It’s bullshit. It’s a fallacy. The shape we imagine we were in–those grand old days, back when 20-milers came and went: they never existed. Everything’s always had a cost; everything hurt. Back when we were running those easy 20-milers, we were wishing we were in the shape of some other time, when 25-milers came and went.

We never are in the shape that we want to be in.”
- Duncan Larkin

Wednesday, April 11, 2007


Interesting couple of responses to yesterday’s post. Evan says “you gotta follow the man, right?” and Mark says, “stick to the schedule”. Whatever happened to not just blindly following a schedule? Any schedule, even one written directly for you needs to just be a guideline, right?

Heck, I’m jumping into Pfitz’s 18 week plan with 10 weeks to go. I’ve moved stuff around within the weeks to fit into my life better. And I’ve moved stuff from week to week in order to fit my racing schedule a little better. So I guess I’m not really sticking to the schedule to begin with. But I’ll still claim to be following Pfitz’s plan.

No matter what plan I follow, one thing is for certain, there aren’t enough hours in the day. I can run the miles, go to work and spend time with my family. After that, strength training, stretching, writing, reading, interviewing, etc. it’s all a crapshoot. Seriously, by the time the girls get to bed it’s 7:30 - 8:00. That gives me about an hour of free time – at a time when I’m my most exhausted during the day, especially if I’ve been up since 4:20. “Luckily” the Twins have been playing so poorly that I don’t have to stay up watching them.

And it’s pretty tough to eat healthier when my wife makes a caramel/cinnamon roll to go with dinner. Of course, these recipes are twice what you need, so now that will be sitting on the counter for the few days. Willpower, don’t fail me now.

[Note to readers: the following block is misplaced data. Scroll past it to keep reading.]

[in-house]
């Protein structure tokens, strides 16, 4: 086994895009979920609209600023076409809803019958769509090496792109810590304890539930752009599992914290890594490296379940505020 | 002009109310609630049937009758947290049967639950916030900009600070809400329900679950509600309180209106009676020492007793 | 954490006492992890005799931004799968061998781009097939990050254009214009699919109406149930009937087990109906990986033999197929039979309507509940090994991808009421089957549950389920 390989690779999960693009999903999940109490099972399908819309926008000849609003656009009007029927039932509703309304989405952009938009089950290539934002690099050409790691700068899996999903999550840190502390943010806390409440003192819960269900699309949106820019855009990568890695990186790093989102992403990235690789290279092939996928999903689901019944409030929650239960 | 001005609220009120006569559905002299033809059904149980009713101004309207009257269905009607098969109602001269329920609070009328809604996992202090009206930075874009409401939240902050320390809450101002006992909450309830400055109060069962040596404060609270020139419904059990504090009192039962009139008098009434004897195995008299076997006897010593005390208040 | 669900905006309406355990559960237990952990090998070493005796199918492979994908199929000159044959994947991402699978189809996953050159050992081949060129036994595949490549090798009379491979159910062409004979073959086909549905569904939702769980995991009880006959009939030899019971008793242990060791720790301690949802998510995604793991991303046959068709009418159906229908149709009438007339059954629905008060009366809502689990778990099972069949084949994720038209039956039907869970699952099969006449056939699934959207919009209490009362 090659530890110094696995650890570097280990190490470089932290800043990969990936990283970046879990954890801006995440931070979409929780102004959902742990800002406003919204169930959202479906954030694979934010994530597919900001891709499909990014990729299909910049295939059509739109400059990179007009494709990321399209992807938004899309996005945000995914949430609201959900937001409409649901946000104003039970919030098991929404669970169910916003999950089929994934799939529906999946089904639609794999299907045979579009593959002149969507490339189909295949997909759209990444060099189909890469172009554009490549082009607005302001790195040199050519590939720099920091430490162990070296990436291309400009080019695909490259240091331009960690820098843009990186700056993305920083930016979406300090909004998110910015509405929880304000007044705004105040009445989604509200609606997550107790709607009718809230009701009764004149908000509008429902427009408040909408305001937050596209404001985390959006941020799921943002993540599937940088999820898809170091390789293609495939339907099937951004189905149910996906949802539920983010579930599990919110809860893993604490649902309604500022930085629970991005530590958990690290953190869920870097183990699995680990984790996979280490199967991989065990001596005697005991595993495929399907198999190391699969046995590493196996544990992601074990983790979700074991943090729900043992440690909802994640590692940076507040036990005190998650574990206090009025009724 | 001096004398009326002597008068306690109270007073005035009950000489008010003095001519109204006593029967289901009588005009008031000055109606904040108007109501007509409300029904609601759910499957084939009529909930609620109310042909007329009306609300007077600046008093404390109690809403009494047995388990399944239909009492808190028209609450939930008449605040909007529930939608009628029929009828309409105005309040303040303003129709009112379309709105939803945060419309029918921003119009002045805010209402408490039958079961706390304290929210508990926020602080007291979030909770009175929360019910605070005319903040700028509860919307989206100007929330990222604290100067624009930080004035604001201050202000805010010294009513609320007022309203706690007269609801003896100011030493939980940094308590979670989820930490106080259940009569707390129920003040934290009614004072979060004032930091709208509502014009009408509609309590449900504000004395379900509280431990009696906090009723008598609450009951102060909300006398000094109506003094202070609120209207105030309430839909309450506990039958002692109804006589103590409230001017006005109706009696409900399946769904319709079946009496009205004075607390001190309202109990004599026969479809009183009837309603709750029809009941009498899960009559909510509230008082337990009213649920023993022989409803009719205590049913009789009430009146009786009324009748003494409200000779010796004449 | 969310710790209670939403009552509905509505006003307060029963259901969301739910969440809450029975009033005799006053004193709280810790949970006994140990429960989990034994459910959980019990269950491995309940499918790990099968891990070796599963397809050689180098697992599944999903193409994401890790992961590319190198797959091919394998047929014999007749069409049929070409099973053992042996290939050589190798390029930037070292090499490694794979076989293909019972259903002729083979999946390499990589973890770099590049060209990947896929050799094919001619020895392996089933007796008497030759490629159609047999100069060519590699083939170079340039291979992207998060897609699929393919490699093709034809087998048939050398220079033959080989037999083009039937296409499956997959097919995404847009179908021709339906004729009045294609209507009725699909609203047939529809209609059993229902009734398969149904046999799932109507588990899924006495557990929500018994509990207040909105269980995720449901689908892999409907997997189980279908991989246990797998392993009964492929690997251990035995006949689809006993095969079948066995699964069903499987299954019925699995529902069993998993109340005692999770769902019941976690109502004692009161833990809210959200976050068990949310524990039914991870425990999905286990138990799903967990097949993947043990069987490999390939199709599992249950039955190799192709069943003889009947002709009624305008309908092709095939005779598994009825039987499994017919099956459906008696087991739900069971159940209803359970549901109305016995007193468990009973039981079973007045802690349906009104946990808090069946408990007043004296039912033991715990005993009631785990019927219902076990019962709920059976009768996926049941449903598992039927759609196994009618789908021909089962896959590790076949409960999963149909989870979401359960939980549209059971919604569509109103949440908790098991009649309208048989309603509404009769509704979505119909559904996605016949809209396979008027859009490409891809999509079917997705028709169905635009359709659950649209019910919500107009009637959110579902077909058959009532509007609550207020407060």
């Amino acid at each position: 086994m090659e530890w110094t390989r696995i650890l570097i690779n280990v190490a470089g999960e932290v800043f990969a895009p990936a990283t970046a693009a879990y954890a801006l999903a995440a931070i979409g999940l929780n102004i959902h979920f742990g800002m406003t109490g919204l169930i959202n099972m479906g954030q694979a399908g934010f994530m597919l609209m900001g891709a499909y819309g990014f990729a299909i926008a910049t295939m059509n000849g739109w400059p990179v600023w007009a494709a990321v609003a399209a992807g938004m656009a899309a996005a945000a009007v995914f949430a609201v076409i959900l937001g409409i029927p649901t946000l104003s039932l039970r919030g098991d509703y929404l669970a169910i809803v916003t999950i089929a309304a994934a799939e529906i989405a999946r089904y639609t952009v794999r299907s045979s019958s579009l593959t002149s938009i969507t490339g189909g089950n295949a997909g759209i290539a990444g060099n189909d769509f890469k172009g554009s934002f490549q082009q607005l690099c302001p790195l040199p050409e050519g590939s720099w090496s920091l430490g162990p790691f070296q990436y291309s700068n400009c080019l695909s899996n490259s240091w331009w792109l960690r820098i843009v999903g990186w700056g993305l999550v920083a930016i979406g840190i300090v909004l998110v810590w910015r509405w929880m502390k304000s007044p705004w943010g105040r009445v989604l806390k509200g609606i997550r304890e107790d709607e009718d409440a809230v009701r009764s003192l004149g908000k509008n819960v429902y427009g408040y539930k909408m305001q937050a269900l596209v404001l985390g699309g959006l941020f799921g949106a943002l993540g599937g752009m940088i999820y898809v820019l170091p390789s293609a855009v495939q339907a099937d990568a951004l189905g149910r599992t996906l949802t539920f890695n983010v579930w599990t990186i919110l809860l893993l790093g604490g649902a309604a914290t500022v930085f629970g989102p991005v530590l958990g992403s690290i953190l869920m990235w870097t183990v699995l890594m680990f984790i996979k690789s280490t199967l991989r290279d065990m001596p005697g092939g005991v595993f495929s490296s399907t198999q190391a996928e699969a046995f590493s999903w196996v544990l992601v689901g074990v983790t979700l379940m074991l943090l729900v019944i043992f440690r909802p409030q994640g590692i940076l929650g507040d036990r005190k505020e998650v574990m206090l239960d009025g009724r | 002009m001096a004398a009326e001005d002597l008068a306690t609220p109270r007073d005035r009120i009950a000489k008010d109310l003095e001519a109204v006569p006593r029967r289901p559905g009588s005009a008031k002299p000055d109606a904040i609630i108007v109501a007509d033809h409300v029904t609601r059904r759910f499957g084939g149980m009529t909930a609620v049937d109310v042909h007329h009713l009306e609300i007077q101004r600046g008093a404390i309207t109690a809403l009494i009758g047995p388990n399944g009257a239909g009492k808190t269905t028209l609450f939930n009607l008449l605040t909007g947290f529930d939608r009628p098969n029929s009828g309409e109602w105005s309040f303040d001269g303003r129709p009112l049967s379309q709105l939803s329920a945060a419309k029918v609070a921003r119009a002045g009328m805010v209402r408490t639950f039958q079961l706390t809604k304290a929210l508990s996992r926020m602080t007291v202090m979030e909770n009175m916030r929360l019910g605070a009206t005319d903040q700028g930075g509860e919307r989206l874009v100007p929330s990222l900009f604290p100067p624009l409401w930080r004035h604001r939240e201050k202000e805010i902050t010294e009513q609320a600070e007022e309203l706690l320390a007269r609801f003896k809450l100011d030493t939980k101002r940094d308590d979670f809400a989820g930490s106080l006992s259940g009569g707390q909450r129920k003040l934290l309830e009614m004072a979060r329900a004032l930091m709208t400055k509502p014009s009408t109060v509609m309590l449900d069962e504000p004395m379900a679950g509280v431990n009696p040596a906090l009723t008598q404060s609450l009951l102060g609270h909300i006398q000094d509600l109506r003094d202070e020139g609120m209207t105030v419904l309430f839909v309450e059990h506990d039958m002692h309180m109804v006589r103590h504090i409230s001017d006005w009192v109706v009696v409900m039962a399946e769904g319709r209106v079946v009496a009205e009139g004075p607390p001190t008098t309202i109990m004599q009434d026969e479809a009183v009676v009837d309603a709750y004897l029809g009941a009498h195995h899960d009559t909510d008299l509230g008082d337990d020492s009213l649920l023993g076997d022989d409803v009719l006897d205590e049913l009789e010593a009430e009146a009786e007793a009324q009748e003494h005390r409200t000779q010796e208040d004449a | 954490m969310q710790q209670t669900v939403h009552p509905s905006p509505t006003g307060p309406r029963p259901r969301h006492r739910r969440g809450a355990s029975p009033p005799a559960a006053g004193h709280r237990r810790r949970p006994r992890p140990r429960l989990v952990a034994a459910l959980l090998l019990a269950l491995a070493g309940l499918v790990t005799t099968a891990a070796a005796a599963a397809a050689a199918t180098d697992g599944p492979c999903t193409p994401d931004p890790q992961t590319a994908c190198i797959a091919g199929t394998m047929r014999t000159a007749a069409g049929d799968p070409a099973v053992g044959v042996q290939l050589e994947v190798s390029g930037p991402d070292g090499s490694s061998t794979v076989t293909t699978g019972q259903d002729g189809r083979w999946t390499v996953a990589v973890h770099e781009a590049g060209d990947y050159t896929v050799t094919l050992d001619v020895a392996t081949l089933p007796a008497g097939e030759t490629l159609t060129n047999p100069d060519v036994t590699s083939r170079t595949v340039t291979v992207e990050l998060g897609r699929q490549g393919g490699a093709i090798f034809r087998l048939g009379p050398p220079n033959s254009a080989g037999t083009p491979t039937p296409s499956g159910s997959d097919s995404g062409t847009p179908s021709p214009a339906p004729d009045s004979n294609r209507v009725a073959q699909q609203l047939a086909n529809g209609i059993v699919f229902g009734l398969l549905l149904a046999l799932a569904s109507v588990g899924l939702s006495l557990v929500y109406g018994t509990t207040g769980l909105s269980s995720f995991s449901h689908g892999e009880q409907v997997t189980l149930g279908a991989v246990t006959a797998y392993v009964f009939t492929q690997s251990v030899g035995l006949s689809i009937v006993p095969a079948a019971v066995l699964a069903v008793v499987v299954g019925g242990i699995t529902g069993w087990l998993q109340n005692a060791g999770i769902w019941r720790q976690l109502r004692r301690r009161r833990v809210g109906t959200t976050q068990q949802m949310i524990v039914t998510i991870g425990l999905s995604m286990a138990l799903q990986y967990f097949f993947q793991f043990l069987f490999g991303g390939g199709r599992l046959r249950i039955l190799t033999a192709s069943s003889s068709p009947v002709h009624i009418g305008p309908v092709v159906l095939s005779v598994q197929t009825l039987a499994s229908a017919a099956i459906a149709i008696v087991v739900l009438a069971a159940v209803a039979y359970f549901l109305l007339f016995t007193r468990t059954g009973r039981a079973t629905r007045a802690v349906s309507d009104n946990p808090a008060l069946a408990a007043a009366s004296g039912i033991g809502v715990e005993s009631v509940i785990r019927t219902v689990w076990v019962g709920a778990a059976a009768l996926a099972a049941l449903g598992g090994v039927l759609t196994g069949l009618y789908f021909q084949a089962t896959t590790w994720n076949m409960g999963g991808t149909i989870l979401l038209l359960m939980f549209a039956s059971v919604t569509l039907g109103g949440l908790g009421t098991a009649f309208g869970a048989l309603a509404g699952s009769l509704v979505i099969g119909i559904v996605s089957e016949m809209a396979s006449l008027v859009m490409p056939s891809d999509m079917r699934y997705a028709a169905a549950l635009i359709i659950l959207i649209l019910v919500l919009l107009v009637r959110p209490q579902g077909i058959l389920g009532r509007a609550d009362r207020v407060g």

Just an easy 7 miles this morning, amongst the snow flurries.

Quote of the day;

“Strange how people who suffer together have stronger connections than people who are most content.” – Bob Dylan

Tuesday, April 10, 2007


One of the weird things about Pfitz is that after starting the week off with a recovery/cross-training day, he follows it with a double day of 6 and 4 miles. I assume he’s a big believer in recovery and that’s why he just doesn’t schedule two 5 mile days. But I thought he’d lean towards one 10 mile run instead of splitting that mileage into two runs.

It’s not really a big deal to me as each has their own pros and cons. The pros of splitting my mileage up yesterday are; 1) I get to sleep in longer, 2) it feels like another recovery day, 3) with a PM run, I’m more likely to do some strength training and 4) I don’t feel so guilty for watching TV if I’m on the treadmill.